What is Balance Programming?

Software development has many goals. The code needs to be written quickly, clearly, with limited resources and so on. The software itself needs to be fast, easy to use, run on many platforms and more. As you achieve more of one goal it’s probably at the cost of another. If you software is highly optimised it probably harder to understand. It’s not possible to have it all.

Different software engineering practices and techniques have been developed to try and cope with all of this. You might have originally learned the waterfall model or agile development. You might have memorised DRY, KISS and SOLID. Often the original ideas repackaged, renewed and renamed over time. However the ideas are updated they should still be trying to achieve specific goals and they can’t achieve all goals equally.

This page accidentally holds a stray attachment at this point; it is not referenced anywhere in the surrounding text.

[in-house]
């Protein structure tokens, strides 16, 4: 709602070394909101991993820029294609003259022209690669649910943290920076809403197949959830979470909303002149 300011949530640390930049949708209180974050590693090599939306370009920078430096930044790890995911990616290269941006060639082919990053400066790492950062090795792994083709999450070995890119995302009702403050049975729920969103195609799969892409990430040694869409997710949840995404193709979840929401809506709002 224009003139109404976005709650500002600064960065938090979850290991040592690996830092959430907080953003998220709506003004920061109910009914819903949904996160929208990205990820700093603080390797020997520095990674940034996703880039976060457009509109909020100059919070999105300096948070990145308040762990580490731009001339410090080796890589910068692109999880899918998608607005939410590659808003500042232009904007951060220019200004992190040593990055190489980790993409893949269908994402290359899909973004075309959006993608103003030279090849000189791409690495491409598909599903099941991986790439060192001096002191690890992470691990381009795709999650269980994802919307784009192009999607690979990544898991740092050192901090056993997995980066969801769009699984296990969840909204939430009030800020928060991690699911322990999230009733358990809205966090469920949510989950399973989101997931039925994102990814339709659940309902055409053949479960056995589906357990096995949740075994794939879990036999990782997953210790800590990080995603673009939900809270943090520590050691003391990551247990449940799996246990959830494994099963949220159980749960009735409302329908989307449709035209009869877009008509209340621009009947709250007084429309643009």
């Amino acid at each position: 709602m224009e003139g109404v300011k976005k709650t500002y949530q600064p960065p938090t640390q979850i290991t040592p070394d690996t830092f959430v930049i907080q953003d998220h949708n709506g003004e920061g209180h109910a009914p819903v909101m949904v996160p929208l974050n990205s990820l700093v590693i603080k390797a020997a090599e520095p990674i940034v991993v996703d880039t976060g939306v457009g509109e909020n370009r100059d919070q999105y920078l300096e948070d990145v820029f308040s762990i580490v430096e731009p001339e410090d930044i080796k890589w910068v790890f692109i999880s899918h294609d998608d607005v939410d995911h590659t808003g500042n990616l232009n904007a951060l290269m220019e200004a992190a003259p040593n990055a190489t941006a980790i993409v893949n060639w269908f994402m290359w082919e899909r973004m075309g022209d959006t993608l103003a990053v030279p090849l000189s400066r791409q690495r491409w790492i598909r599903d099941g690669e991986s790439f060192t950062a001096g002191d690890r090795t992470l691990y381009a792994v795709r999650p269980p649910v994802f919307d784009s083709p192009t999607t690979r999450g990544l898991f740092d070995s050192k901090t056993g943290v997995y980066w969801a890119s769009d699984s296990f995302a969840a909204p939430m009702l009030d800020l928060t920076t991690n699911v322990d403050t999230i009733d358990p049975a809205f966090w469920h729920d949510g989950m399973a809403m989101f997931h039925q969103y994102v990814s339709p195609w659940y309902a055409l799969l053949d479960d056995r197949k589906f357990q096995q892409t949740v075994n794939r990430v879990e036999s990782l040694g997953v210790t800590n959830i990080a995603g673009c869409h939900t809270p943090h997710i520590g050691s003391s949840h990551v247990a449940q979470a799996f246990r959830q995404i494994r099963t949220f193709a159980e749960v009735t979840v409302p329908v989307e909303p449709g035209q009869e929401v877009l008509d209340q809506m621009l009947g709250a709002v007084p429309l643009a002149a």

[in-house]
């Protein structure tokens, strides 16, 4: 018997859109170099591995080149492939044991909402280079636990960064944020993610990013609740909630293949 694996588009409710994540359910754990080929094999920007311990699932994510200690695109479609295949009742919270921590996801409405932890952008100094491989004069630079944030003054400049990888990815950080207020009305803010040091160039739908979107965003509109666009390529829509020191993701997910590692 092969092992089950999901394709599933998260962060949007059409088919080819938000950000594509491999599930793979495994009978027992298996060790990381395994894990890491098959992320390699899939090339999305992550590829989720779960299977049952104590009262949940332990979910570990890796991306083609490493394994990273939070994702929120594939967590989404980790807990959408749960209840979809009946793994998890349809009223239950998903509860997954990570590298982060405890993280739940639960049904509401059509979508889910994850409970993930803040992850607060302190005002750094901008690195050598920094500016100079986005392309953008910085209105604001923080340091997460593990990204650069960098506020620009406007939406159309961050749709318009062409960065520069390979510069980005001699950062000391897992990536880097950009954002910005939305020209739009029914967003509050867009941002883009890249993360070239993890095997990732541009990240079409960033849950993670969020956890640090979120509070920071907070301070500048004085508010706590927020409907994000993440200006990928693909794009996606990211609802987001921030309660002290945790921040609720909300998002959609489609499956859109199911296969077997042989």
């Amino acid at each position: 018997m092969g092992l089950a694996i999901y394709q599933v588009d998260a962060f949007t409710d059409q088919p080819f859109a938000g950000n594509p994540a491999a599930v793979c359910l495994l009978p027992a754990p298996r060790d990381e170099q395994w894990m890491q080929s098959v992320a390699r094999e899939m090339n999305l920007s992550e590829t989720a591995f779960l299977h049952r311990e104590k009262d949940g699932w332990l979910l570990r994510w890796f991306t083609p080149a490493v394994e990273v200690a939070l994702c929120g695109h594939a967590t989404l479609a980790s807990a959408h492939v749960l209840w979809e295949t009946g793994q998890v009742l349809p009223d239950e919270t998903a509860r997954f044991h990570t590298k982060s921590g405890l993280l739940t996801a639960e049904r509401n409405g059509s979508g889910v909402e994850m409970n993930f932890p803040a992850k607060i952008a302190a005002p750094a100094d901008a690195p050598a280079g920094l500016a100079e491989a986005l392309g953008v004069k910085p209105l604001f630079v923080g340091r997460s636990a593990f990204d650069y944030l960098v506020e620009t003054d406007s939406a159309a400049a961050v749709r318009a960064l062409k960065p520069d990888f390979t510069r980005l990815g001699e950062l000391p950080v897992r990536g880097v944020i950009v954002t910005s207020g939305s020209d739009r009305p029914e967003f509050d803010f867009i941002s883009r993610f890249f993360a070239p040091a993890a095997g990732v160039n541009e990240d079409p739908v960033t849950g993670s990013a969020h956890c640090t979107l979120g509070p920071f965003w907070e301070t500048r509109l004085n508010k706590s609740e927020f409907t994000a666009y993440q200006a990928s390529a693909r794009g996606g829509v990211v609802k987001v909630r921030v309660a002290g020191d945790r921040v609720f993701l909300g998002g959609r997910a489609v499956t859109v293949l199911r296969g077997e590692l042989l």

This blog isn’t about some perfectly balanced programming practice. I don’t think that exists. Different situations call for a different emphasis. I want to talk about how to balance programming. How to think about what you want to achieve and how to pick the choose guidelines accordingly. How to decide when to follow a rule and when to put it aside.

I graduated university in the late 1990s and have been working with software ever since. Mostly of that time has been spent in small teams, as part of small to medium sized companies. I’ve written a lot of new code but also worked with a lot of existing code. This often involves revising and improving code to make it more consistent, smaller and more understandable. More recently I’ve spent time thinking how to organise the processes as well as the code itself.

Posts here are part of me thinking through these processes. Although there may be answers here they probably aren’t the final answers, yet. I hope to post about: engineering practices, task estimation, coding standards and anything else that seems relevant.

I hope its useful for me and maybe for others as well.





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